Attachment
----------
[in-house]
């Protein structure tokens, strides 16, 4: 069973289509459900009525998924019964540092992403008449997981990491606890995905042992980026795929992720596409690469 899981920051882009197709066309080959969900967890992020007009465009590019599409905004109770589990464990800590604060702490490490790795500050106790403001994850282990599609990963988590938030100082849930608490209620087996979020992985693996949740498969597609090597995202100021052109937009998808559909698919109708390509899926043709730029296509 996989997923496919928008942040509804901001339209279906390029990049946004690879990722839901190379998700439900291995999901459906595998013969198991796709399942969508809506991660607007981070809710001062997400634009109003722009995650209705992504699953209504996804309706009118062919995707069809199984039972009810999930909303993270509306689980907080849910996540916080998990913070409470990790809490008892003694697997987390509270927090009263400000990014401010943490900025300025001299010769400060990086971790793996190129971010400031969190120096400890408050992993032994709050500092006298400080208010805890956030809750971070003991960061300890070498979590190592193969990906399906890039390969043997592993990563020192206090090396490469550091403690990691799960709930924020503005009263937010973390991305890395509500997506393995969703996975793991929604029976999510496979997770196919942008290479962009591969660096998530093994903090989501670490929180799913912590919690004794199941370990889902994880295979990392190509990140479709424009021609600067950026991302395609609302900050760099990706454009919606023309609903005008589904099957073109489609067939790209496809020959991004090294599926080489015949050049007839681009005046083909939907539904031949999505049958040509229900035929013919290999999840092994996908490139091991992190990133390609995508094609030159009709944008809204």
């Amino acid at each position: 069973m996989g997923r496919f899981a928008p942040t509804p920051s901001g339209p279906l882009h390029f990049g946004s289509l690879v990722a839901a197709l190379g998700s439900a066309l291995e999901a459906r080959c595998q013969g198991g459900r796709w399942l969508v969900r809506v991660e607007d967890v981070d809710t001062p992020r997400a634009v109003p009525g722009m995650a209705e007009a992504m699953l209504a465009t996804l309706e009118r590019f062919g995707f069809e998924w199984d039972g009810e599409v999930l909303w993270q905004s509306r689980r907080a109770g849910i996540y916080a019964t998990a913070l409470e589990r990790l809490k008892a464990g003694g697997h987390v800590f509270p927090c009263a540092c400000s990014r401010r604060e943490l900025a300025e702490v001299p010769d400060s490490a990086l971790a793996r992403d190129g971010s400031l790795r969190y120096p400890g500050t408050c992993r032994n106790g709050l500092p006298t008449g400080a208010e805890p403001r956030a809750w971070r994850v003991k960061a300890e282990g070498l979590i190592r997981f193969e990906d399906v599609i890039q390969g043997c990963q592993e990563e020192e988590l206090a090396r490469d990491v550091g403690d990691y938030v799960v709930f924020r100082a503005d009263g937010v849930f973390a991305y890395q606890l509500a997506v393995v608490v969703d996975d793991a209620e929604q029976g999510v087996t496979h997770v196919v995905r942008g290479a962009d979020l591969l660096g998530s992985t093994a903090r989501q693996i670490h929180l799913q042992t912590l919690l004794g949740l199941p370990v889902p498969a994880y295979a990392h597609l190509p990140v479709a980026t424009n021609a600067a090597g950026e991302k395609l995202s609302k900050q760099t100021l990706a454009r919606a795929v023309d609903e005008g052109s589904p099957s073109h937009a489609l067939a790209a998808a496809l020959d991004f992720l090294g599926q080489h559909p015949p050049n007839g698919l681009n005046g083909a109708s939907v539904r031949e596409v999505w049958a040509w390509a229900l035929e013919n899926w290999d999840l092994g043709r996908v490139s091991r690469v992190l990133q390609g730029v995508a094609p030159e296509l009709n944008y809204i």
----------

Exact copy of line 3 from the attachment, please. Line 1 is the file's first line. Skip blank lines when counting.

């Amino acid at each position: 069973m996989g997923r496919f899981a928008p942040t509804p920051s901001g339209p279906l882009h390029f990049g946004s289509l690879v990722a839901a197709l190379g998700s439900a066309l291995e999901a459906r080959c595998q013969g198991g459900r796709w399942l969508v969900r809506v991660e607007d967890v981070d809710t001062p992020r997400a634009v109003p009525g722009m995650a209705e007009a992504m699953l209504a465009t996804l309706e009118r590019f062919g995707f069809e998924w199984d039972g009810e599409v999930l909303w993270q905004s509306r689980r907080a109770g849910i996540y916080a019964t998990a913070l409470e589990r990790l809490k008892a464990g003694g697997h987390v800590f509270p927090c009263a540092c400000s990014r401010r604060e943490l900025a300025e702490v001299p010769d400060s490490a990086l971790a793996r992403d190129g971010s400031l790795r969190y120096p400890g500050t408050c992993r032994n106790g709050l500092p006298t008449g400080a208010e805890p403001r956030a809750w971070r994850v003991k960061a300890e282990g070498l979590i190592r997981f193969e990906d399906v599609i890039q390969g043997c990963q592993e990563e020192e988590l206090a090396r490469d990491v550091g403690d990691y938030v799960v709930f924020r100082a503005d009263g937010v849930f973390a991305y890395q606890l509500a997506v393995v608490v969703d996975d793991a209620e929604q029976g999510v087996t496979h997770v196919v995905r942008g290479a962009d979020l591969l660096g998530s992985t093994a903090r989501q693996i670490h929180l799913q042992t912590l919690l004794g949740l199941p370990v889902p498969a994880y295979a990392h597609l190509p990140v479709a980026t424009n021609a600067a090597g950026e991302k395609l995202s609302k900050q760099t100021l990706a454009r919606a795929v023309d609903e005008g052109s589904p099957s073109h937009a489609l067939a790209a998808a496809l020959d991004f992720l090294g599926q080489h559909p015949p050049n007839g698919l681009n005046g083909a109708s939907v539904r031949e596409v999505w049958a040509w390509a229900l035929e013919n899926w290999d999840l092994g043709r996908v490139s091991r690469v992190l990133q390609g730029v995508a094609p030159e296509l009709n944008y809204i």